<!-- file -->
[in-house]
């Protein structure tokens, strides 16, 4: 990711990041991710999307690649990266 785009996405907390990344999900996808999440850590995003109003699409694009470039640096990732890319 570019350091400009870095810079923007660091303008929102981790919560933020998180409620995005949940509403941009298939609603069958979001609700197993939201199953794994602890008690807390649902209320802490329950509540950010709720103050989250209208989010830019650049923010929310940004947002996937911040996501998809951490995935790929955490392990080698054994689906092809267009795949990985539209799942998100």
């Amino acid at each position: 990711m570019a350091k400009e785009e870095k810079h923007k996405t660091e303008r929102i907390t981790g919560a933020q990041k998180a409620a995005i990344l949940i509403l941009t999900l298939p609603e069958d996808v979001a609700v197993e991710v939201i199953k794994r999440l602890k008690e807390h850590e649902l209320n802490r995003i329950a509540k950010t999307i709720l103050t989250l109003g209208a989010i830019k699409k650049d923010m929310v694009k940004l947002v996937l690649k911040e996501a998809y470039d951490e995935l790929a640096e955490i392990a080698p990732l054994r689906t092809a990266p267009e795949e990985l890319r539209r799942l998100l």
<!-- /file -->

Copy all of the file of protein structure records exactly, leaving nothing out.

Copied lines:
[in-house]
């Protein structure tokens, strides 16, 4: 990711990041991710999307690649990266 785009996405907390990344999900996808999440850590995003109003699409694009470039640096990732890319 570019350091400009870095810079923007660091303008929102981790919560933020998180409620995005949940509403941009298939609603069958979001609700197993939201199953794994602890008690807390649902209320802490329950509540950010709720103050989250209208989010830019650049923010929310940004947002996937911040996501998809951490995935790929955490392990080698054994689906092809267009795949990985539209799942998100």
């Amino acid at each position: 990711m570019a350091k400009e785009e870095k810079h923007k996405t660091e303008r929102i907390t981790g919560a933020q990041k998180a409620a995005i990344l949940i509403l941009t999900l298939p609603e069958d996808v979001a609700v197993e991710v939201i199953k794994r999440l602890k008690e807390h850590e649902l209320n802490r995003i329950a509540k950010t999307i709720l103050t989250l109003g209208a989010i830019k699409k650049d923010m929310v694009k940004l947002v996937l690649k911040e996501a998809y470039d951490e995935l790929a640096e955490i392990a080698p990732l054994r689906t092809a990266p267009e795949e990985l890319r539209r799942l998100l």